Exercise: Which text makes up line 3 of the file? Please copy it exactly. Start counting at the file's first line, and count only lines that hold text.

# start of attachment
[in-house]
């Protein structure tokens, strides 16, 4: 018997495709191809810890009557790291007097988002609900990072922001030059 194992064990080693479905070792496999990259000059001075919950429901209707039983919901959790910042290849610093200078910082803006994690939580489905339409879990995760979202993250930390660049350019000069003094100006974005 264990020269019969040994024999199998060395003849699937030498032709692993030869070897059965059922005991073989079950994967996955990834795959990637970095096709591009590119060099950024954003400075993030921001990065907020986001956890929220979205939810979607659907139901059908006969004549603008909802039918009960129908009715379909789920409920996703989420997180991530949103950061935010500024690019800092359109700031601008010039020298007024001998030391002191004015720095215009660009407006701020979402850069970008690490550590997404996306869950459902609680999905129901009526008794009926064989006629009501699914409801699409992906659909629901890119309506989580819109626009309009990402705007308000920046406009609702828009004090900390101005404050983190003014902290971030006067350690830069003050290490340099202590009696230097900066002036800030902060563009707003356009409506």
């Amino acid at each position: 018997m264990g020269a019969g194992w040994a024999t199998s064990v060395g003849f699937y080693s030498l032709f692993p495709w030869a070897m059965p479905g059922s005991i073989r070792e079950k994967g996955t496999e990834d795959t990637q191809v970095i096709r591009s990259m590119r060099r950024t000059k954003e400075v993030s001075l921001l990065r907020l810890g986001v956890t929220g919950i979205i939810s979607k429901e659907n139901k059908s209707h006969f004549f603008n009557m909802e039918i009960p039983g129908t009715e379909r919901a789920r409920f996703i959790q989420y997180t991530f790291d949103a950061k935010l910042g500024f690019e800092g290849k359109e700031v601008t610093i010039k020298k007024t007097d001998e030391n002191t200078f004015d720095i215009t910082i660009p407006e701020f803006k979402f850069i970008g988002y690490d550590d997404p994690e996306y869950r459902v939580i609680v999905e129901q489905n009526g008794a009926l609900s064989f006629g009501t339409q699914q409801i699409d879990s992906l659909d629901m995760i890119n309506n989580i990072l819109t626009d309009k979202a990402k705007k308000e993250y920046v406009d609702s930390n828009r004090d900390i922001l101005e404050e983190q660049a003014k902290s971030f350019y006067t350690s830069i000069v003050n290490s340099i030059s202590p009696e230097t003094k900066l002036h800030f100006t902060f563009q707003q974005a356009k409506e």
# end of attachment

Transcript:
């Amino acid at each position: 018997m264990g020269a019969g194992w040994a024999t199998s064990v060395g003849f699937y080693s030498l032709f692993p495709w030869a070897m059965p479905g059922s005991i073989r070792e079950k994967g996955t496999e990834d795959t990637q191809v970095i096709r591009s990259m590119r060099r950024t000059k954003e400075v993030s001075l921001l990065r907020l810890g986001v956890t929220g919950i979205i939810s979607k429901e659907n139901k059908s209707h006969f004549f603008n009557m909802e039918i009960p039983g129908t009715e379909r919901a789920r409920f996703i959790q989420y997180t991530f790291d949103a950061k935010l910042g500024f690019e800092g290849k359109e700031v601008t610093i010039k020298k007024t007097d001998e030391n002191t200078f004015d720095i215009t910082i660009p407006e701020f803006k979402f850069i970008g988002y690490d550590d997404p994690e996306y869950r459902v939580i609680v999905e129901q489905n009526g008794a009926l609900s064989f006629g009501t339409q699914q409801i699409d879990s992906l659909d629901m995760i890119n309506n989580i990072l819109t626009d309009k979202a990402k705007k308000e993250y920046v406009d609702s930390n828009r004090d900390i922001l101005e404050e983190q660049a003014k902290s971030f350019y006067t350690s830069i000069v003050n290490s340099i030059s202590p009696e230097t003094k900066l002036h800030f100006t902060f563009q707003q974005a356009k409506e």